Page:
In response to a proposal initially made by the Arlington teachers’ union, and after considerable consultation with many affected parties and experts, the members of the Arlington legislative delegation (Senator Donnelly, Reps. Garballey and Kauffman and myself) have developed and committed to support the amendment appearing below to the municipal relief bill. It will be debated next week.
The effect of the amendment is to permit cities and towns to elect to allow teachers to participate in the early retirement incentive (“ERI”) authorized by the municipal relief bill. The municipality would pay the costs of ERI to the state teachers retirement system over a ten year period.
A school committee would make this election if it had determined that it had to cut its school budget. Depending on the salary structure of the school department, the department might save more by allowing a smaller number of senior teachers to retire than it would by laying off a larger number junior teachers. In the right conditions, the ERI could be a win for taxpayers, kids and teachers.
The municipal relief bill has a number of controls built into it, including controls on rehiring and use of sick time. For the full text of the bill, click here — go to section 11.
Below appears the language of the amendment that the Arlington delegation has crafted.
Mr. Brownsberger of Belmont moves that the bill, H4618, be amended in Section 11, subsection (a) by striking the second sentence thereof which provides that “Teachers, as defined by section 1 of chapter 32, who are members of the teachers’ retirement system as well as teachers who are members of the State-Boston retirement system shall not be considered “employees” for purposes of this section and
shall not be eligible to participate in the municipal early retirement program established under this section.”
Section 11 is further amended by inserting the following additional subsection (j):
(j) By a vote of the school committee and with the further approval of the municipal chief executive officer as provided in subsection (b) of this section, members of the state teachers’ retirement system and teachers employed by the City of Boston who are members of the State-Boston retirement system shall be eligible for an early retirement incentive in accordance with the provisions of this section; provided, however, that no member shall benefit from both the incentive established by this section and the allowances provided for in subdivision 4 of Section 5 of Chapter 32 unless the school committee and the municipal chief executive officer explicitly permit this in their approval. In the event that a municipality offers the incentives of this section to members of the state teachers’ retirement system or teachers employed by the City of Boston who are members of the State-Boston retirement system, the municipality shall reimburse the appropriate retirement system for all actuarially determined costs resulting from the members’ choices made under this subsection, in equal installments over a ten year period starting in the next fiscal year as determined by the Public Employee Retirement Administration Commission. As to positions vacated by members electing to receive both the incentives of this section and the allowances provided for in subdivision 4 of Section 5 of said Chapter 32, the percentage applicable in subsection (e) of this section shall be zero in Fiscal 2011.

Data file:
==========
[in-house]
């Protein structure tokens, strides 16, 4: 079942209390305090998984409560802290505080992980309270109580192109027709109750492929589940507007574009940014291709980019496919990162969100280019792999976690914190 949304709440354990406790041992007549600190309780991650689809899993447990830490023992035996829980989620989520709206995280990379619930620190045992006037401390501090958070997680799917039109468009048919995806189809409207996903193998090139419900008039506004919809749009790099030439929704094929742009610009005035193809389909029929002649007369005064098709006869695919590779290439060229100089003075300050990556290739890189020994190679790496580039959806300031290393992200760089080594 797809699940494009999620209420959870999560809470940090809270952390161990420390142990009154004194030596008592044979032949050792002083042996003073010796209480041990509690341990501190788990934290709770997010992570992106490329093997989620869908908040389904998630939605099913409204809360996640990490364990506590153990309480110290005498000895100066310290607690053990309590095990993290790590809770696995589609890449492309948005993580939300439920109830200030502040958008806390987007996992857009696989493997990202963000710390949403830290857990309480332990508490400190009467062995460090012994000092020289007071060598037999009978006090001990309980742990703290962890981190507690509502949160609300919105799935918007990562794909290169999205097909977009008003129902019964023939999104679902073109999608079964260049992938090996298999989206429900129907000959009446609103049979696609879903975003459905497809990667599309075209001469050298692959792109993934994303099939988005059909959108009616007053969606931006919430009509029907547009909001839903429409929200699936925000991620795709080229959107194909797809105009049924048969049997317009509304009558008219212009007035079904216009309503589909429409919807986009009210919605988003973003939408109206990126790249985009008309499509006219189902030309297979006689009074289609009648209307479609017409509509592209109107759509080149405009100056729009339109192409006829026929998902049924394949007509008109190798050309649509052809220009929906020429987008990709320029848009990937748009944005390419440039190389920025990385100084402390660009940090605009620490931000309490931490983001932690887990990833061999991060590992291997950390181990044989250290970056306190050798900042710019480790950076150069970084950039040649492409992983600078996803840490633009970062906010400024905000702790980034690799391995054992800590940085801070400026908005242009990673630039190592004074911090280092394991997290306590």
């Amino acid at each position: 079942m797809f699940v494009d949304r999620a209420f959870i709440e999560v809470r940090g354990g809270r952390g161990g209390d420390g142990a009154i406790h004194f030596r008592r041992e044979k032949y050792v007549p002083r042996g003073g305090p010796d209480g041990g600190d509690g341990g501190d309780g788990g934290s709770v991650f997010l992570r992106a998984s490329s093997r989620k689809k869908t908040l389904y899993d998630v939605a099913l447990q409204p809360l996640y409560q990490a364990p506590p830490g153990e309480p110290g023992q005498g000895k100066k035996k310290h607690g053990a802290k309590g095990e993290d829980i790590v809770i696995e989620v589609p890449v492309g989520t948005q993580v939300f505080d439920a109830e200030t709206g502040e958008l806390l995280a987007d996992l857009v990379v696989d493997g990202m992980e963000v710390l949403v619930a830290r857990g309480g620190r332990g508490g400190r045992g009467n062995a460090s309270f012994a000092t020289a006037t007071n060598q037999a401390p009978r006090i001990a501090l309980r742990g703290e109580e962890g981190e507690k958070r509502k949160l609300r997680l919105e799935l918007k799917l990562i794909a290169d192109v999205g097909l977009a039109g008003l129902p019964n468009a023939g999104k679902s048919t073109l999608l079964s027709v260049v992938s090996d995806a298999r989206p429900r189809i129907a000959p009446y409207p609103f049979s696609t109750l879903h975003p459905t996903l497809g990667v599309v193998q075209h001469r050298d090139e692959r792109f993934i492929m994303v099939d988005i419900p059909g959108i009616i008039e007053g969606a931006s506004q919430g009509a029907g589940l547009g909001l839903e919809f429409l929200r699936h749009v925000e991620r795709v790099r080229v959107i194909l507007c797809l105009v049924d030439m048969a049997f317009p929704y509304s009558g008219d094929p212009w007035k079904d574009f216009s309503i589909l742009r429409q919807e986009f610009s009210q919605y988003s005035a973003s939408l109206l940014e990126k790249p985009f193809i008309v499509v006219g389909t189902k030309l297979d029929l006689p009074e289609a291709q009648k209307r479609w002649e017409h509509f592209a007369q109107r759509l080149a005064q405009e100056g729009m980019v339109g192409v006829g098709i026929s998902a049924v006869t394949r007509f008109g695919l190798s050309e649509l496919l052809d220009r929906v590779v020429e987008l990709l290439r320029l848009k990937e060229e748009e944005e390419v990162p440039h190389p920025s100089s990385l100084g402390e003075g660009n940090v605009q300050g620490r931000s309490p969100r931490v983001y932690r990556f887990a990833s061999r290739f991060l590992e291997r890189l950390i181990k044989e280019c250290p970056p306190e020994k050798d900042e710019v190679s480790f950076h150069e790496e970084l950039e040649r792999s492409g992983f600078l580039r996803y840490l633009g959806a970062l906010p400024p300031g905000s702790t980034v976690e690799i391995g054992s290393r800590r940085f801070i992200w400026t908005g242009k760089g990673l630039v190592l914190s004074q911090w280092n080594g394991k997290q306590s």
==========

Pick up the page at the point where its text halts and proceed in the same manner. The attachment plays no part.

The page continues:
House action on the amendment: It was not accepted by leadership and so it had to be pulled out and contested. It went down, but by a relatively close vote — 87 to 69 for a further amendment killing the amendment.
The rationale offered against the underlying idea didn’t seem to make seem sense — the stated concern was that it might create a shortage of teachers. In all of my conversations with a variety of education advocates on this bill, no one had previously expressed this concern.
Senate Action on the amendment: Offered by Senator Donnelly and adopted! So, the amendment will go to conference!
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